Northern Ireland Humanists welcome opt-out organ donation law

1 June, 2023

Today, a new law in Northern Ireland introduces an opt-out system for organ donation. This means that, adults living in Northern Ireland will in general be presumed to have wanted to donate their organs after death. That is, unless they have opted out, or their relatives provide evidence that they did not want to donate. Northern Ireland Humanists called for the introduction of such a system in response to a consultation by the Department of Health in 2021. It welcomes today’s introduction of the opt-out system as an important move to save lives.

Up until now, Northern Ireland operated an opt-in system of organ donation. This meant potential organ donors had to sign up to an organ donor register. The problem with the opt-in system was that while many people were happy to donate their organs, they did not sign up for the register or  discuss their wishes with their family or friends. This meant that medical professionals were not aware that they wished to consent to organ donation. Today, that system changes as Northern Ireland adopts an opt-out system for organ donation, bringing it in line with the rest of the UK. Opt-out systems were already introduced in Wales in 2015, Jersey in 2019, England in 2020, Scotland in 2021 and Guernsey earlier this year. The Isle of Man has legislation that is expected to change the law in the near future. A bill is also under consideration in the Republic of Ireland.

After the public consultation showed overwhelming public support, the Organ and Tissue Donation (Deemed Consent) Bill was first laid before the Northern Ireland Assembly from July 2021, passing its final stage in February 2022 and receiving Royal Assent in March 2022, making the Act become law.

The new law is known as Dáithí’s Law after Dáithí MacGabhann, who has been on the waiting list for a heart transplant for six years. At the time of writing, there are approximately 146 people in Northern Ireland on the waiting list for organ transplants, and 10 to 15 people die each year waiting for organs. Evidence suggests that an opt-out system enables more organs to be donated, saving lives. After its introduction in Wales, consent rates for donation increased from 58% in 2015 to 77% by 2019. In England 296 people donated 714 organs as a result of the new system in its first year. This was almost a third of all organ donors.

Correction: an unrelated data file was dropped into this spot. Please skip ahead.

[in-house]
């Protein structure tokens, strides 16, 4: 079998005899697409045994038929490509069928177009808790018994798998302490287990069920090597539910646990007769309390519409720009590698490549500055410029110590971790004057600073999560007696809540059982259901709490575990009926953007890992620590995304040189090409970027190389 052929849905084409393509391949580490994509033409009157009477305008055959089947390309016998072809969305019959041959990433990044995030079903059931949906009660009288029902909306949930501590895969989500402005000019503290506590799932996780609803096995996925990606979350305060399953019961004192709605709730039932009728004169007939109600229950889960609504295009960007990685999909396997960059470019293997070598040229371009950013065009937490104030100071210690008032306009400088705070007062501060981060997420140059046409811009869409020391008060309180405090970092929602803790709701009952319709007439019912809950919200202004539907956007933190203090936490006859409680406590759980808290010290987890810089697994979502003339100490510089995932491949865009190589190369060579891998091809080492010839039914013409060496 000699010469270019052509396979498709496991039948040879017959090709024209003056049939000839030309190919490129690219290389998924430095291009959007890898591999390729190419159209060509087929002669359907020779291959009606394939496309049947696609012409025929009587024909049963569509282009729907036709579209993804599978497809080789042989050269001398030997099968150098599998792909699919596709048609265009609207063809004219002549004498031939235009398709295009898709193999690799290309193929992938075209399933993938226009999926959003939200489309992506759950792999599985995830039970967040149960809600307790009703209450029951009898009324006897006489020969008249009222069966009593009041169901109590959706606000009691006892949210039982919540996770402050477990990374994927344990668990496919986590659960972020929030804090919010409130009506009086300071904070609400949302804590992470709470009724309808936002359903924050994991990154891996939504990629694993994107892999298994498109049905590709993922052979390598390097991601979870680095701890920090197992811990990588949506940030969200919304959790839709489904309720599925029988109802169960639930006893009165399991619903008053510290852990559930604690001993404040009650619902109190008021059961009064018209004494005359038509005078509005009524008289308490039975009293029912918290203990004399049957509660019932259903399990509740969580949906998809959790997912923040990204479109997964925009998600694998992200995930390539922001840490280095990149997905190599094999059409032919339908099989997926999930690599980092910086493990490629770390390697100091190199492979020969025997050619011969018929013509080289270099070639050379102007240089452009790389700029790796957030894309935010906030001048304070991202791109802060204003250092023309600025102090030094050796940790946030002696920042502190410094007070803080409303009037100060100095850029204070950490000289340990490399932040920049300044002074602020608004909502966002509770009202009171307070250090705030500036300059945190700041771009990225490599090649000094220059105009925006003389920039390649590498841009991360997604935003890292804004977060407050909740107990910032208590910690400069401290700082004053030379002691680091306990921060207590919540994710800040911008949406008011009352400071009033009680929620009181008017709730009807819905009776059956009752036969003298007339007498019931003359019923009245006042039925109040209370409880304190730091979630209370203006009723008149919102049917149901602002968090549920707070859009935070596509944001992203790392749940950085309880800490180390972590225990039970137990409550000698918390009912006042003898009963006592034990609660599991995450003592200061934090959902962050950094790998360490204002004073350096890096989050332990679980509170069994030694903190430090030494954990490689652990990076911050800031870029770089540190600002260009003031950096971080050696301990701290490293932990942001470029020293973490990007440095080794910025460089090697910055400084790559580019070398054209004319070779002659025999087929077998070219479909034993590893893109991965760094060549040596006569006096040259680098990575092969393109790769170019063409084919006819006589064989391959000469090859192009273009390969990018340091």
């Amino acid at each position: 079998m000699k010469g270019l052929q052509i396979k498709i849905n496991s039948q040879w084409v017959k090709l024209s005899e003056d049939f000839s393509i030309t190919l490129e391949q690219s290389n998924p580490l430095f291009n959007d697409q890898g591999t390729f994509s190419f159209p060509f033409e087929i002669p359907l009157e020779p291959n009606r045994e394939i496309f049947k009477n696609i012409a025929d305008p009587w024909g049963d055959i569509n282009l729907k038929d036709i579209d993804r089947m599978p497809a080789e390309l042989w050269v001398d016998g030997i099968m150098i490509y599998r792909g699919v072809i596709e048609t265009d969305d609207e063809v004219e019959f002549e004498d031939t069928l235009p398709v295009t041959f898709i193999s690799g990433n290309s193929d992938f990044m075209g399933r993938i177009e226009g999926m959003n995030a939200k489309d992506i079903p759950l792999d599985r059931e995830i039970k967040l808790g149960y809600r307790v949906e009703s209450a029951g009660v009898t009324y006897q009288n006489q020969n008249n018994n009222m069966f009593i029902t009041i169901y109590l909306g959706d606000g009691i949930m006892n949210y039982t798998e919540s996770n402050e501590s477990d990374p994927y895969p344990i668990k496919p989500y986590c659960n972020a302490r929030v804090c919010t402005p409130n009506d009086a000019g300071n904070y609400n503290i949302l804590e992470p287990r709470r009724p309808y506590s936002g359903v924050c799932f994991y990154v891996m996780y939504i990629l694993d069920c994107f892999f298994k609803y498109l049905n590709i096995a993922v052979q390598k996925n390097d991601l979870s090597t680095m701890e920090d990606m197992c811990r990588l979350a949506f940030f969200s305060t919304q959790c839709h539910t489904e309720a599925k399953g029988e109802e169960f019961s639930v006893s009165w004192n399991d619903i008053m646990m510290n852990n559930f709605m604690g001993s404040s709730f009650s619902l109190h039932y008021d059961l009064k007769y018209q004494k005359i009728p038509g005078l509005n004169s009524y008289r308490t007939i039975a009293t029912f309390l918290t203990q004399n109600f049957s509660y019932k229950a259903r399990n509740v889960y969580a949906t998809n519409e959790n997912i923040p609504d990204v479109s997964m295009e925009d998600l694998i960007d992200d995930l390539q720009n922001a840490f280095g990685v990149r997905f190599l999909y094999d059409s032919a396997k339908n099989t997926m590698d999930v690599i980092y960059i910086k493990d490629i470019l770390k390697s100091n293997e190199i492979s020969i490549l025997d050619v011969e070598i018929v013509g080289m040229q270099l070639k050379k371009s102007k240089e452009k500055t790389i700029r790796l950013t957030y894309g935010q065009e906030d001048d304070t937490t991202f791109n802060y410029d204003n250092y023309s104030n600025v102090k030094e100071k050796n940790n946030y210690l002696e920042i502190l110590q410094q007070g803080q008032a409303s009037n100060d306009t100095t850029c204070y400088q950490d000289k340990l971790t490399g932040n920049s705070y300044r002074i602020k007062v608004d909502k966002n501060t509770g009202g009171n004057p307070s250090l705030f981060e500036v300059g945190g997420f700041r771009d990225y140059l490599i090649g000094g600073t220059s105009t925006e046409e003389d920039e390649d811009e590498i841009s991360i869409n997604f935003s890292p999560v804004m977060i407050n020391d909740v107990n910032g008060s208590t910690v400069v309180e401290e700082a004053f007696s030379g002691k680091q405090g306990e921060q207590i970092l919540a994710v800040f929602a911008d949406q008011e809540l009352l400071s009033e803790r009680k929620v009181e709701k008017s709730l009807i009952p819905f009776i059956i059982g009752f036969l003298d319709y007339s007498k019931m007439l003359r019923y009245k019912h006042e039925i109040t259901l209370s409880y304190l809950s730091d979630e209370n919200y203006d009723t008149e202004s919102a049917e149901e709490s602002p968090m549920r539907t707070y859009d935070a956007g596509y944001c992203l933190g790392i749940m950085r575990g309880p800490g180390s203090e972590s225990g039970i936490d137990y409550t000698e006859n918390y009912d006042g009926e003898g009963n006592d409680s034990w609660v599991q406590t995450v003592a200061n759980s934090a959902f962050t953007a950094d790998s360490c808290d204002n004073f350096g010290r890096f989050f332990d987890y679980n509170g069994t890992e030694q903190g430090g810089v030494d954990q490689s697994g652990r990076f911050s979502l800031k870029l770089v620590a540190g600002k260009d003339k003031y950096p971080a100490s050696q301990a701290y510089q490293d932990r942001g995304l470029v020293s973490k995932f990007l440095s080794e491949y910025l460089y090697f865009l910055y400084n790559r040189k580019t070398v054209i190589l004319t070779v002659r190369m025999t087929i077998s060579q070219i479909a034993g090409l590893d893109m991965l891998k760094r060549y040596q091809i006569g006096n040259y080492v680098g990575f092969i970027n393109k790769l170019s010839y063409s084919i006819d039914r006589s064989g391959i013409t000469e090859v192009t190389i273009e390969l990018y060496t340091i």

Humanists do not believe in a continued existence of the self after death or place an additional spiritual value upon the body, and as such they do not generally object to allowing their organs to be used to help others after death. Most humanists would consider that we have a moral responsibility to allow our organs to be used for transplantation, if that will help save lives and improve the quality of life for others.

Northern Ireland Humanists Coordinator Boyd Sleator commented:

‘We are delighted to see an opt-out system of organ donation come into effect in Northern Ireland. You only have to look at the evidence from England and Wales –  this system will save lives and reduce the suffering of those waiting for a transplant.

‘As humanists, we do not believe that respect for the dead constitutes a reason to object to allowing a deceased person’s organs being used to save the lives of others, unless the deceased has expressed a wish to the contrary. This system places stronger protections on the rights of all individuals to determine what happens to their body and organs after death.

‘Northern Ireland Humanists encourage everyone to make sure their wishes are known.’

What do you need to know about this new law?

From 1 June 2023, if you are an adult living in Northern Ireland, it will be considered that you agree to being an organ donor after you die unless you choose to opt out or are in an excluded group.

Excluded groups include:

  • Those under the age of 18
  • People who lack the mental capacity to understand the change in law
  • Visitors to Northern Ireland
  • Temporary residents

It is important that you make your wishes know to others:

  1. Talk to your family members about your wishes. Whether you wish to donate or not, it is important that those closest to you are aware of your views.
  1. If you wish to donate, register as an organ donor. This helps reinforce your decision to donate.
  1. If you do not wish to donate, you will need to register an opt-out, which you will be able to do on the Organ Donation Northern Ireland website.

You can read more about the change to the law on the Organ Donation Northern Ireland website.


For further comment or information, media should contact Northern Ireland Humanists Coordinator Boyd Sleator at or phone 07918 975795.

Read about the humanist perspective on organ donation.

Read more about Humanists UK’s work on organ donation.

Northern Ireland Humanists is part of Humanists UK, working with the Humanist Association of Ireland. Humanists UK is the national charity working on behalf of non-religious people. Powered by 110,000 members and supporters, we advance free thinking and promote humanism to create a tolerant society where rational thinking and kindness prevail. We provide ceremonies, pastoral care, education, and support services benefitting over a million people every year and our campaigns advance humanist thinking on ethical issues, human rights, and equal treatment for all.

Humanists UK was a driving force behind the move to opt-out systems in England and Wales, with Humanist Society Scotland backing similar proposals in Scotland. It was part of NHS England’s advisory group on the new law. Humanists UK also responded to consultations in the Channel Islands and the Isle of Man and gave oral evidence to the (then) Welsh Assembly Committee inquiry into presumed consent for organ donation, helping usher in the change in law in Wales in 2015.